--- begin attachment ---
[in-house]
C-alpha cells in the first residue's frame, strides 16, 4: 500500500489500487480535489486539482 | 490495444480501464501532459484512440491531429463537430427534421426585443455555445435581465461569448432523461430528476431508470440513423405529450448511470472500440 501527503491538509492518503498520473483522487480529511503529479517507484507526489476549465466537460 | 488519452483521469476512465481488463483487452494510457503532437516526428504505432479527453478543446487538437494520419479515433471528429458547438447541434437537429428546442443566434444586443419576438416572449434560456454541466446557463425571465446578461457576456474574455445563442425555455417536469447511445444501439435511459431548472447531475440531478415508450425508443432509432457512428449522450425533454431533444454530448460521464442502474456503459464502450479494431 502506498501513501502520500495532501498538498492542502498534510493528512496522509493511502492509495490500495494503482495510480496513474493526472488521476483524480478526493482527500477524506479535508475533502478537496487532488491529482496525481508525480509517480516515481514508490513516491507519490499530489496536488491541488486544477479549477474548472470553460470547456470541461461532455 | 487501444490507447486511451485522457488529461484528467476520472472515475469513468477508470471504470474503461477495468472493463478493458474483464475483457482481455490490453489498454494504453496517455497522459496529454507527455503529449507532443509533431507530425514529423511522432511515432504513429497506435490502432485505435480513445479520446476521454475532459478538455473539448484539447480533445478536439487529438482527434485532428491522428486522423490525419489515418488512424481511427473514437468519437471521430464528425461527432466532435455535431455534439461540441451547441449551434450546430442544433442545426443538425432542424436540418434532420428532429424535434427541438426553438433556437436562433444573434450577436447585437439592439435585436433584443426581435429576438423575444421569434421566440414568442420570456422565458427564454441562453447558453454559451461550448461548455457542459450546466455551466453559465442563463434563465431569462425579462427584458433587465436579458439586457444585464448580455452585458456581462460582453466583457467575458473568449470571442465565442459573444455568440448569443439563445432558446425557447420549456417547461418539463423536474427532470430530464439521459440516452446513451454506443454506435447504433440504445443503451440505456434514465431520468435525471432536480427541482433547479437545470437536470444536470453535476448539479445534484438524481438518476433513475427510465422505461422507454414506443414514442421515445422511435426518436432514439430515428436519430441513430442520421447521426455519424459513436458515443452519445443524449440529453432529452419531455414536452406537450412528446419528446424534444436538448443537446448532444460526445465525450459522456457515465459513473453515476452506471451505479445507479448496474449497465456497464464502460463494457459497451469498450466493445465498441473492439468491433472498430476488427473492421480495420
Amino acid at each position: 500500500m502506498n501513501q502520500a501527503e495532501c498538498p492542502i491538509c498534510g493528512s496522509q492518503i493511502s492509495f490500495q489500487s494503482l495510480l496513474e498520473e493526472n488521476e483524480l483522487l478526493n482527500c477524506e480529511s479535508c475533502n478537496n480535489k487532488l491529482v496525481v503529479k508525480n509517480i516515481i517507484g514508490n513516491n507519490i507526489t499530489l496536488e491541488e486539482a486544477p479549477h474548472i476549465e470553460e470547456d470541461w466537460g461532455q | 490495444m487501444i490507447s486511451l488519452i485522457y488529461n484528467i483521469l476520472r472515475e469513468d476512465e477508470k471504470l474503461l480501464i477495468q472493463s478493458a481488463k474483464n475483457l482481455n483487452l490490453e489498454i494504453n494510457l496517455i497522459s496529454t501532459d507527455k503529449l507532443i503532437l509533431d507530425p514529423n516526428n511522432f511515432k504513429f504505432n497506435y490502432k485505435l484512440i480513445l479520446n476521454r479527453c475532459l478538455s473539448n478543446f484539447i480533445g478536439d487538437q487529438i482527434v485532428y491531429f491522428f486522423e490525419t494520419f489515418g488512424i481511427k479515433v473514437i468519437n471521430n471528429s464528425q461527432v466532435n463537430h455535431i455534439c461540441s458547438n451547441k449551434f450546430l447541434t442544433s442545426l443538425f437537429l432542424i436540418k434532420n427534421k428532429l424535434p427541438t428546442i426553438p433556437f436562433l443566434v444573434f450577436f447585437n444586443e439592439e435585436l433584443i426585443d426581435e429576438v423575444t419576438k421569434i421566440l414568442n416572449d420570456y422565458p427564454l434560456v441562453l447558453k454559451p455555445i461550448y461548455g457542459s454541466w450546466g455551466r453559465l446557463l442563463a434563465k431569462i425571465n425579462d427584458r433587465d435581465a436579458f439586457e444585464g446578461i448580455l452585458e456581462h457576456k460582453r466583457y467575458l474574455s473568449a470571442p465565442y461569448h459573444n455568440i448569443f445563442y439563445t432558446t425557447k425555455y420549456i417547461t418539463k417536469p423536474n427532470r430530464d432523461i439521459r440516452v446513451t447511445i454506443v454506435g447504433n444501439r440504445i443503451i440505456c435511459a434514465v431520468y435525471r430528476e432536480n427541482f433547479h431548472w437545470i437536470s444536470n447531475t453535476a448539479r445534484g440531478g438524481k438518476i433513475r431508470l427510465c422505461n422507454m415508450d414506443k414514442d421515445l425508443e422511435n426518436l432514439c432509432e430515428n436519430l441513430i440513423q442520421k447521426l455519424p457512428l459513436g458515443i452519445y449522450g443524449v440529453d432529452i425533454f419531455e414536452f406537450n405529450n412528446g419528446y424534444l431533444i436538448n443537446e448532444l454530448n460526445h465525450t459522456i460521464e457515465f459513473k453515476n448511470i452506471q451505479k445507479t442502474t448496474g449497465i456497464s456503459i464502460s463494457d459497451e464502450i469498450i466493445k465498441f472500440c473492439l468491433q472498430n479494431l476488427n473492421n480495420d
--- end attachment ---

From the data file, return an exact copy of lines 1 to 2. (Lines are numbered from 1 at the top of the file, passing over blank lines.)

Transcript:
[in-house]
C-alpha cells in the first residue's frame, strides 16, 4: 500500500489500487480535489486539482 | 490495444480501464501532459484512440491531429463537430427534421426585443455555445435581465461569448432523461430528476431508470440513423405529450448511470472500440 501527503491538509492518503498520473483522487480529511503529479517507484507526489476549465466537460 | 488519452483521469476512465481488463483487452494510457503532437516526428504505432479527453478543446487538437494520419479515433471528429458547438447541434437537429428546442443566434444586443419576438416572449434560456454541466446557463425571465446578461457576456474574455445563442425555455417536469447511445444501439435511459431548472447531475440531478415508450425508443432509432457512428449522450425533454431533444454530448460521464442502474456503459464502450479494431 502506498501513501502520500495532501498538498492542502498534510493528512496522509493511502492509495490500495494503482495510480496513474493526472488521476483524480478526493482527500477524506479535508475533502478537496487532488491529482496525481508525480509517480516515481514508490513516491507519490499530489496536488491541488486544477479549477474548472470553460470547456470541461461532455 | 487501444490507447486511451485522457488529461484528467476520472472515475469513468477508470471504470474503461477495468472493463478493458474483464475483457482481455490490453489498454494504453496517455497522459496529454507527455503529449507532443509533431507530425514529423511522432511515432504513429497506435490502432485505435480513445479520446476521454475532459478538455473539448484539447480533445478536439487529438482527434485532428491522428486522423490525419489515418488512424481511427473514437468519437471521430464528425461527432466532435455535431455534439461540441451547441449551434450546430442544433442545426443538425432542424436540418434532420428532429424535434427541438426553438433556437436562433444573434450577436447585437439592439435585436433584443426581435429576438423575444421569434421566440414568442420570456422565458427564454441562453447558453454559451461550448461548455457542459450546466455551466453559465442563463434563465431569462425579462427584458433587465436579458439586457444585464448580455452585458456581462460582453466583457467575458473568449470571442465565442459573444455568440448569443439563445432558446425557447420549456417547461418539463423536474427532470430530464439521459440516452446513451454506443454506435447504433440504445443503451440505456434514465431520468435525471432536480427541482433547479437545470437536470444536470453535476448539479445534484438524481438518476433513475427510465422505461422507454414506443414514442421515445422511435426518436432514439430515428436519430441513430442520421447521426455519424459513436458515443452519445443524449440529453432529452419531455414536452406537450412528446419528446424534444436538448443537446448532444460526445465525450459522456457515465459513473453515476452506471451505479445507479448496474449497465456497464464502460463494457459497451469498450466493445465498441473492439468491433472498430476488427473492421480495420